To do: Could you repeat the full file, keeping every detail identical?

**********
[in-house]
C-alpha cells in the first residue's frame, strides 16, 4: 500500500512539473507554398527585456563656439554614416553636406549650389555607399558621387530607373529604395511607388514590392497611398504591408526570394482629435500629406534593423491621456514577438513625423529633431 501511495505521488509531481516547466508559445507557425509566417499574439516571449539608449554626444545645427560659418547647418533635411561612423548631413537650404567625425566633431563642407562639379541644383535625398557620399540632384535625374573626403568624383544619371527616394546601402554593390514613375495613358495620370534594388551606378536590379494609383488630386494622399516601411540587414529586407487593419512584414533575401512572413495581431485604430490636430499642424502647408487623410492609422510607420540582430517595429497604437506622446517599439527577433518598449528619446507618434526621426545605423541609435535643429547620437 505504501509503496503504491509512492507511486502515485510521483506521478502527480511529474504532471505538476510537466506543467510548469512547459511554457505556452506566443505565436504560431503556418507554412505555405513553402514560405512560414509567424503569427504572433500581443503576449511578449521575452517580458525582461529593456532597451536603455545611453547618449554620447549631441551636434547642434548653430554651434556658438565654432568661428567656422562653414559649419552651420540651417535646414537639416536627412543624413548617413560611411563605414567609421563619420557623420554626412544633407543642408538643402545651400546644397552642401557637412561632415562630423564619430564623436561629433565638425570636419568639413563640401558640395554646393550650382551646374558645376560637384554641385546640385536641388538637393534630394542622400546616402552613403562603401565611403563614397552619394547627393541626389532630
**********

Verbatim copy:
[in-house]
C-alpha cells in the first residue's frame, strides 16, 4: 500500500512539473507554398527585456563656439554614416553636406549650389555607399558621387530607373529604395511607388514590392497611398504591408526570394482629435500629406534593423491621456514577438513625423529633431 501511495505521488509531481516547466508559445507557425509566417499574439516571449539608449554626444545645427560659418547647418533635411561612423548631413537650404567625425566633431563642407562639379541644383535625398557620399540632384535625374573626403568624383544619371527616394546601402554593390514613375495613358495620370534594388551606378536590379494609383488630386494622399516601411540587414529586407487593419512584414533575401512572413495581431485604430490636430499642424502647408487623410492609422510607420540582430517595429497604437506622446517599439527577433518598449528619446507618434526621426545605423541609435535643429547620437 505504501509503496503504491509512492507511486502515485510521483506521478502527480511529474504532471505538476510537466506543467510548469512547459511554457505556452506566443505565436504560431503556418507554412505555405513553402514560405512560414509567424503569427504572433500581443503576449511578449521575452517580458525582461529593456532597451536603455545611453547618449554620447549631441551636434547642434548653430554651434556658438565654432568661428567656422562653414559649419552651420540651417535646414537639416536627412543624413548617413560611411563605414567609421563619420557623420554626412544633407543642408538643402545651400546644397552642401557637412561632415562630423564619430564623436561629433565638425570636419568639413563640401558640395554646393550650382551646374558645376560637384554641385546640385536641388538637393534630394542622400546616402552613403562603401565611403563614397552619394547627393541626389532630